Art Johnson is scheduled to start work today representing Palm Beach County school principals. And according to a legal opinion prepared for the school district, the school board can’t stop its former superintendent — who left office amid controversy in February 2011 — from taking the job.
“The plain language in Section 7 of the Agreement … does not support the conclusion that Dr. Johnson is permanently banned from representing Association members,” Tallahassee attorney Robert Sniffen wrote to school board members this week.
The Palm Beach County School Administrators Association, which represents principals and assistant principals at 185 schools, in March hired Johnson to replace the retiring Ben Marlin as its executive director.
Among other duties, Johnson is expected to attend school board meetings and meet with board members. That means that by the next scheduled meeting May 29, he could be meeting with many of those who voted to oust him.
Johnson, as well as association president Maureen Werner, could not be reached for comment Monday.
Johnson, the district’s superintendent for nearly 10 years, was dismissed in a 6-1 board vote. He had become the subject of protests from parents who perceived an emphasis on standardized testing.
School board members Jennifer Prior Brown and Frank Barbieri expressed dismay last month at Johnson’s hire because of a separation agreement negotiated with him before his departure.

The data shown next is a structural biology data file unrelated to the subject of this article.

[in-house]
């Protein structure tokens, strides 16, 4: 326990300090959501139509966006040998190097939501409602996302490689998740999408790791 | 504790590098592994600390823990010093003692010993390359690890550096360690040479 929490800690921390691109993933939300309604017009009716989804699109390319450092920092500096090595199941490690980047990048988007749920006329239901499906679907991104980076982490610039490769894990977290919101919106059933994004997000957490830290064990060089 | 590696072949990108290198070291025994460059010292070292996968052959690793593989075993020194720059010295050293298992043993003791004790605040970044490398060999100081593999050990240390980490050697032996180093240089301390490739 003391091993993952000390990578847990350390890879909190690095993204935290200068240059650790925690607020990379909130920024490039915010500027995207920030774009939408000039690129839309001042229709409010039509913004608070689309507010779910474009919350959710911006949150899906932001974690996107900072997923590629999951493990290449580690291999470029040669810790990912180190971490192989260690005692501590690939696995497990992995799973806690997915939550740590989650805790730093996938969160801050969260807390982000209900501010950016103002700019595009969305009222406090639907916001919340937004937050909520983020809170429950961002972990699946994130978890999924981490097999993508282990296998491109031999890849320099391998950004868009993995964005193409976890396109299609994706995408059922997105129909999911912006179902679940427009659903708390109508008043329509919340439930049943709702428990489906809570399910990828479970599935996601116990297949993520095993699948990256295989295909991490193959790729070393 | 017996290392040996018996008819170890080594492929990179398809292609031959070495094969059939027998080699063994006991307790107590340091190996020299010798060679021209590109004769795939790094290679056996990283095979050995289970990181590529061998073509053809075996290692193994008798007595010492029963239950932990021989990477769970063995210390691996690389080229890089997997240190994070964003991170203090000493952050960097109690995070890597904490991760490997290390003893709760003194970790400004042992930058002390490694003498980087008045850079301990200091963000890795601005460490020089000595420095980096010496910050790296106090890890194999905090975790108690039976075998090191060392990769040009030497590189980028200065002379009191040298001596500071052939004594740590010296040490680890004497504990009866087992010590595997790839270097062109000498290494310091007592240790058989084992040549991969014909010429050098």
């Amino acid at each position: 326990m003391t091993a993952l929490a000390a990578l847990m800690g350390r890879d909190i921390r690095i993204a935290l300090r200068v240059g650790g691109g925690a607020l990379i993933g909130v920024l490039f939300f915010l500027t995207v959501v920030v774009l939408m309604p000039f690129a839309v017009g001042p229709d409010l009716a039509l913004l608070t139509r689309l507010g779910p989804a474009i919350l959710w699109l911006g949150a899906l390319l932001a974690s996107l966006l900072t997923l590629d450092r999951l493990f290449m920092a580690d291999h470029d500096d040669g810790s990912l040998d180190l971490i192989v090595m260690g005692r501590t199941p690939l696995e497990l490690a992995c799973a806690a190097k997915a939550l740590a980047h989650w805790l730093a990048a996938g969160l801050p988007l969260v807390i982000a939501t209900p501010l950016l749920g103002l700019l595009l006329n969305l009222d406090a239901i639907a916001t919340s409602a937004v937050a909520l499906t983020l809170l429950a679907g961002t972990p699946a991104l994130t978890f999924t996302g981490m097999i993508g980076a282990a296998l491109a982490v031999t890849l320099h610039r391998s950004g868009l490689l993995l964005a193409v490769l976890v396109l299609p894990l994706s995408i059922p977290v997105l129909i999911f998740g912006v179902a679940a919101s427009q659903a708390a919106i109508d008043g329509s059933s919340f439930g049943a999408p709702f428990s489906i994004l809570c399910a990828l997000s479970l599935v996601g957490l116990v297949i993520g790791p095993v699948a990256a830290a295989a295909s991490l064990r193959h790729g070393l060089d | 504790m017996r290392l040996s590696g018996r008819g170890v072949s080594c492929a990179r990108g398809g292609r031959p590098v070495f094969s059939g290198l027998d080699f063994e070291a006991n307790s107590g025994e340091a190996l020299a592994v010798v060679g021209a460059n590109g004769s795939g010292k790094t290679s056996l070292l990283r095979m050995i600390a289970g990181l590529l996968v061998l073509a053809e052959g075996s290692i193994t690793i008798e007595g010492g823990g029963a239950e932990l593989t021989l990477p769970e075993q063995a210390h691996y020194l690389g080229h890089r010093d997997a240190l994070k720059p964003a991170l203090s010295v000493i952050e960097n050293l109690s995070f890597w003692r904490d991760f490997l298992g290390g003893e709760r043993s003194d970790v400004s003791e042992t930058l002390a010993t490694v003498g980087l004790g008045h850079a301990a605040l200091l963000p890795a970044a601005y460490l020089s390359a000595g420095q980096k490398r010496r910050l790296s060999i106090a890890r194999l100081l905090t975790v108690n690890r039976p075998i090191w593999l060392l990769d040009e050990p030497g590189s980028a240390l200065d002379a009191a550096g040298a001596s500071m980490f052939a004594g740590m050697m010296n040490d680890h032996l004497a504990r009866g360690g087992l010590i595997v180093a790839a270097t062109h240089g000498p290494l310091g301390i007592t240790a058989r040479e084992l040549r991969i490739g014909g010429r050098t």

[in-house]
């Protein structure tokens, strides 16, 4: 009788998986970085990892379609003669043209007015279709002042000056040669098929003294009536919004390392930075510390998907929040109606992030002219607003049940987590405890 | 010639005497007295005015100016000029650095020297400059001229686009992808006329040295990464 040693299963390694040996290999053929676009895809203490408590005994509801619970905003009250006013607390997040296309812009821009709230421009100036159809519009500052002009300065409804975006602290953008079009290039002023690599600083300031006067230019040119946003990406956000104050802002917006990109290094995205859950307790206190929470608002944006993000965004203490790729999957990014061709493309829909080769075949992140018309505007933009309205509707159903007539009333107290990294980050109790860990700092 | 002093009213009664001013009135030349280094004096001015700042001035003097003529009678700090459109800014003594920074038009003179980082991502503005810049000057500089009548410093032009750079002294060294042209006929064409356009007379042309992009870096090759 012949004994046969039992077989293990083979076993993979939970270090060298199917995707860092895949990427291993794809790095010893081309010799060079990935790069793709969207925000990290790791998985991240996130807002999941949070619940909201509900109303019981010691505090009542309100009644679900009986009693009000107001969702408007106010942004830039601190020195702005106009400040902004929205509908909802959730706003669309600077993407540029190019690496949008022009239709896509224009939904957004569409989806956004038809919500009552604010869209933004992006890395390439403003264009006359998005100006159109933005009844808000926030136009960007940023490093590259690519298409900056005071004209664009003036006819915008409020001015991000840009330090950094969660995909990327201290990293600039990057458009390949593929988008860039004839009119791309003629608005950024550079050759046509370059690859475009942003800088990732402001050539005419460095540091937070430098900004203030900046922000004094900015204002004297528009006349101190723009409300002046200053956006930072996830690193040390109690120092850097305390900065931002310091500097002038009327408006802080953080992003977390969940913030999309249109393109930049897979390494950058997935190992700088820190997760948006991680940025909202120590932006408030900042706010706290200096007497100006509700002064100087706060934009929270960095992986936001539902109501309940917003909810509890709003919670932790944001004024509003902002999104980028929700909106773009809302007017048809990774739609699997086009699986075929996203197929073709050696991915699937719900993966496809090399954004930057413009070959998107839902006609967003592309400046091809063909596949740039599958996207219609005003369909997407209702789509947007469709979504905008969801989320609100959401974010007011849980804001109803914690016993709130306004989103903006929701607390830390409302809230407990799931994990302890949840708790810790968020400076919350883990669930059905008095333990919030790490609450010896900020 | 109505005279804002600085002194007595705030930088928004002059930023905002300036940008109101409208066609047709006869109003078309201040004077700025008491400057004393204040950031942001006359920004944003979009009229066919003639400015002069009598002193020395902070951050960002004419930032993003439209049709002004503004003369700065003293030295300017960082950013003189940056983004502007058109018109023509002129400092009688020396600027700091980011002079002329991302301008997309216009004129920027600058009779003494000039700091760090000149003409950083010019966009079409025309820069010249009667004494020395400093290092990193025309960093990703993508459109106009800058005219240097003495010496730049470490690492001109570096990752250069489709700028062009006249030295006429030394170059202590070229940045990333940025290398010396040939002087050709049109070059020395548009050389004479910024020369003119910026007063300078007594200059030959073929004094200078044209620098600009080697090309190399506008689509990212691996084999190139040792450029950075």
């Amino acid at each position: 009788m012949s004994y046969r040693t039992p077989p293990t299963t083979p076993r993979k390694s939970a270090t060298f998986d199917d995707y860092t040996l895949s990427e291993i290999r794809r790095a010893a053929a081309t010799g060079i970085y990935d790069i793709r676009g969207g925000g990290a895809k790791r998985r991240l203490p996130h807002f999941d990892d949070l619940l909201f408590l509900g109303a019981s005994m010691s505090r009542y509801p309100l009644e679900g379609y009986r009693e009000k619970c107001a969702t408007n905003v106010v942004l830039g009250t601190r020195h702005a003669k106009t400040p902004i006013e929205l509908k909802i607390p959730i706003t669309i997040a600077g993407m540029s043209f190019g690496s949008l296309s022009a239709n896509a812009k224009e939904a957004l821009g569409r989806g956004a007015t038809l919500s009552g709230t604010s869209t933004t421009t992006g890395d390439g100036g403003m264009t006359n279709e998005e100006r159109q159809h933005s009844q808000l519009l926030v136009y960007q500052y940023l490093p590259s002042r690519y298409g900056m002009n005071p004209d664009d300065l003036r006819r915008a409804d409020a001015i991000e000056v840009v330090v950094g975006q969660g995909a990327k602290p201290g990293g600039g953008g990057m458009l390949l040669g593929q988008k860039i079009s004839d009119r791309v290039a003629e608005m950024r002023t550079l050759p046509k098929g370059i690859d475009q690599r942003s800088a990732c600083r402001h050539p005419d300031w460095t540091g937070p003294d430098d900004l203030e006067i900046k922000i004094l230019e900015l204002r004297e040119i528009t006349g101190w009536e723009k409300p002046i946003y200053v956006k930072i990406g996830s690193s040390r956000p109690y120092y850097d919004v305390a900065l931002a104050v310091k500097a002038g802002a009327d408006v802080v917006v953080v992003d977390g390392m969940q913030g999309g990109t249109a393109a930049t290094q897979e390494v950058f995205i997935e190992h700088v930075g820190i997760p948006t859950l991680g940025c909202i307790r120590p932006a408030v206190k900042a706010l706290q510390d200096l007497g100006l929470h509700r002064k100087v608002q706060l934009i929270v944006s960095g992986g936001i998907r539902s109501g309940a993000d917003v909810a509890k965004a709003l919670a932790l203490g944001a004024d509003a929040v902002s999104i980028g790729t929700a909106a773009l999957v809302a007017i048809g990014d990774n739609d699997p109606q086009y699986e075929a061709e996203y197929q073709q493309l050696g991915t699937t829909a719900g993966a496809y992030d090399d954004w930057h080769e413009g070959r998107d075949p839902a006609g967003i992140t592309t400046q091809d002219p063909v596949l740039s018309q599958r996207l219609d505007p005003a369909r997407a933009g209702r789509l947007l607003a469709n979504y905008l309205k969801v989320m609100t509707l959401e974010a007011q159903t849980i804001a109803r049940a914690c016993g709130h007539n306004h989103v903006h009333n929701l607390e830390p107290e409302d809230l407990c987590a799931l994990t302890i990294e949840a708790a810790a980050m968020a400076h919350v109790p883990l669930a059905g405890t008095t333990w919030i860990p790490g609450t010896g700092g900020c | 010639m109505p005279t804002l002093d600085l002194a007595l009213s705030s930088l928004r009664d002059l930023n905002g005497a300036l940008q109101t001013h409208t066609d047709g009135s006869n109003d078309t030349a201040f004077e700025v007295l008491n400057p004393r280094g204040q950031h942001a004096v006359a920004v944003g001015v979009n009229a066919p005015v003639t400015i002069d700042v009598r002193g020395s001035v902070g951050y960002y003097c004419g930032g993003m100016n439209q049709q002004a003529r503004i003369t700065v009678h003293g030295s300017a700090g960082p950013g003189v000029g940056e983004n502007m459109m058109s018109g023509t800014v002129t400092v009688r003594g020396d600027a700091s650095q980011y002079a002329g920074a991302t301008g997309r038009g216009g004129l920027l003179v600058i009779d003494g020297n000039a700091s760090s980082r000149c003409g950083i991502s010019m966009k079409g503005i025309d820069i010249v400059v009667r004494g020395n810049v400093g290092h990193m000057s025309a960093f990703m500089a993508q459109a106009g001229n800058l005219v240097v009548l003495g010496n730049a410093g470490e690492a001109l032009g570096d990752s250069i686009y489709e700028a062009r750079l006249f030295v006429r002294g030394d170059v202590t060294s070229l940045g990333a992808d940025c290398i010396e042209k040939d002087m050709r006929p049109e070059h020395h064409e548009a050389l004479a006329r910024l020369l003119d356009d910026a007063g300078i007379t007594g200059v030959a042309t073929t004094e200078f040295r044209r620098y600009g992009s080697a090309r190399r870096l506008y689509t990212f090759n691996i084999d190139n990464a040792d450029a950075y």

Barbieri, who negotiated the agreement, said it contained a clause permanently banning Johnson from ever discussing district business with any employee except the superintendent again. Because Johnson could not do his new job without meeting with principals, he could not take the job without violating the separation agreement, Barbieri said. The board decided to seek a legal opinion from Sniffen.
The district has not released his May 20 letter because it was prepared in anticipation of possible litigation. But according to a copy obtained by The Palm Beach Post, Sniffen advises the board that “a perpetual ban is not supported by Florida’s restrictive covenant statute, and such a ban has the unintended possibility of offending constitutional principles and provisions of Florida law.”
Sniffen’s legal opinion is not binding and the school board could still vote to sue Johnson. The May 29 agenda had not been released as of Monday, and Chairman Chuck Shaw could not be reached for comment about whether a vote would be scheduled.
Asked Monday about Johnson’s impending start in his new job, Barbieri said his only goal was educating children and the district has other major issues with which it must deal.
“I won’t divert my attention to this petty topic injected only for use as a political wedge,” Barbieri said.